paying tax on the Cancellation Of Debt income comes as a surprise when you think you're in the clear and don't "owe" anymore with respect to the loan.

I was referring to the person who does this whole shtick intentionally as a means of generating income. For those people, they think of the savings, I.e. I get to have things beyond my means because I'm going to end up paying much less than the value of these things.
Back to top

amother




Gold


Post  Fri, Feb 08 2019, 7:42 am
amother wrote:
We do both of these things. When we separate maaser, we do it the way the Chofetz Chaim suggests. We actually separate 2*1/10, 1/5 or choimesh. Then we give 2/3 of that to tzedakkah and 1/3 to my husband's gemach. That gemach he gives from fairly freely. It was basically our maaser money. But when I agreed to this arrangement, it was partly because he said we could always borrow from it, too, if we need to in the future.

Our regular money we've saved he then lends to other more established gemachs in the area. I asked why he doesn't put it in his, and he said because he doesn't trust his. He does call people to remind them to pay back, but does not pressure anyone or get cosigners.

But now I am getting nervous. If these established gemachs close, people who lent money just lose it? (We're in Israel- could it be different here??)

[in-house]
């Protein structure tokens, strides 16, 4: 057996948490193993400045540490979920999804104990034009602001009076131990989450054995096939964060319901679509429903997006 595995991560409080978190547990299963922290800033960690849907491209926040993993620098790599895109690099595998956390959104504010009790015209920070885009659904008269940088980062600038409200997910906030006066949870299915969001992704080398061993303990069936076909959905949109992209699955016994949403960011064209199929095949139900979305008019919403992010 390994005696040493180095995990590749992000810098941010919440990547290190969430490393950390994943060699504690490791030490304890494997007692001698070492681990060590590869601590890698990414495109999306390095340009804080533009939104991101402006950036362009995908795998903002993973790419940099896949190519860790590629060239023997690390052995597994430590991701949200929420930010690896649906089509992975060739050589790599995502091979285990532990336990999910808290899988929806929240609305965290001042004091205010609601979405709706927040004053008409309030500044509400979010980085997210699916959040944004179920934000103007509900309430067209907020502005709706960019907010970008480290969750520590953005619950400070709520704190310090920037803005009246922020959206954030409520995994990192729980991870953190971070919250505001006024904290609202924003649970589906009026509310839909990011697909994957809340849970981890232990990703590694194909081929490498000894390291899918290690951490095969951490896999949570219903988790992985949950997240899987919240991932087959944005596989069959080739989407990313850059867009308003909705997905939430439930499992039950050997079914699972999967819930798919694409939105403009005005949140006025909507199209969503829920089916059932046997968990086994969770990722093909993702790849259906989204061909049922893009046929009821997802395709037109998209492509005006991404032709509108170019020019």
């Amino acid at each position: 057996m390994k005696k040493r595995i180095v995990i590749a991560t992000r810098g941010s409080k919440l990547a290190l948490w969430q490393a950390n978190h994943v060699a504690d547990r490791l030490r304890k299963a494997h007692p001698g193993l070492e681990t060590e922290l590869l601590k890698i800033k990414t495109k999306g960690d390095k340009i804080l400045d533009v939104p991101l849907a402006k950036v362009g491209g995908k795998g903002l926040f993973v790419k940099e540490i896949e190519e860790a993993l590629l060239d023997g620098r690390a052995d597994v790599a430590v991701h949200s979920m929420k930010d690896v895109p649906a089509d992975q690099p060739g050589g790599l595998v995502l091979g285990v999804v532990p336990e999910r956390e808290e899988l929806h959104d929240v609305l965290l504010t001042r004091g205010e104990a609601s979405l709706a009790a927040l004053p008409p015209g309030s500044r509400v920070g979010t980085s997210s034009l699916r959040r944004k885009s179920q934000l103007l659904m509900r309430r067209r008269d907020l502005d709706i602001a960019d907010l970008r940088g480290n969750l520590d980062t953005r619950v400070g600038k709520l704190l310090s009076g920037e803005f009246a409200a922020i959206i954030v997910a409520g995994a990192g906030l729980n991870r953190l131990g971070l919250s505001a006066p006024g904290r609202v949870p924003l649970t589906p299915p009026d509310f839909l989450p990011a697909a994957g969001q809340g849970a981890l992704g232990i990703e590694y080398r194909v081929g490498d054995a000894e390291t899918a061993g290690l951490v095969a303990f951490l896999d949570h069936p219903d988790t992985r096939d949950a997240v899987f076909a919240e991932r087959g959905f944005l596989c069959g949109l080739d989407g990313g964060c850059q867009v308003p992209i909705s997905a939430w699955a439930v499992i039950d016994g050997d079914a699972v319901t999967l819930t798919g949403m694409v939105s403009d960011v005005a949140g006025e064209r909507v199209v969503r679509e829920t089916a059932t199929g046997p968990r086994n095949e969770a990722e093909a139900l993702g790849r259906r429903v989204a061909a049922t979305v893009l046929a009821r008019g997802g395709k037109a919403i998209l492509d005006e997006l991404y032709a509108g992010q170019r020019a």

I'm sorry to say this but yes. If a gemach closes usually the money is simply gone. We are hoping to still recoup something but I doubt my relative will get back even 1/10 of the money they put in.
Back to top

amother




Gold


Post  Fri, Feb 08 2019, 7:50 am
amother wrote:
Well the kehila lends gladly if you have 1 or 2 good locals that cosign. And now we are tight but we will be less tight when we finish marry off kids. (Chasidish). Its still "Oy" but its a huge help. Also bederech hateva wages tend to go up a bit. Plus Im cutting on car service and take out. So hopefully 200 or 300 a month to the Gmach will pass well. By the next wedding we will think again. All I feel to say is MI KEAMCHA YISRAEL that lend and help so we can marry off our kids early and not wait till everyone is financially stable. (I cant wait for the new chasidish takonos; the list of things expected is huge - we spend less on the wedding night than litvish people but overspend with home furnishings and sheva brochos)

I don't know how many kids you have, but most people are not less tight when they finish marrying off. At that point most people are entering retirement and have other life expenses that come up such as medical. Again, wages don't typically go up disproportionately to expenses, which means that if you/DH get raised, the cost to marry off your child will have increased even more!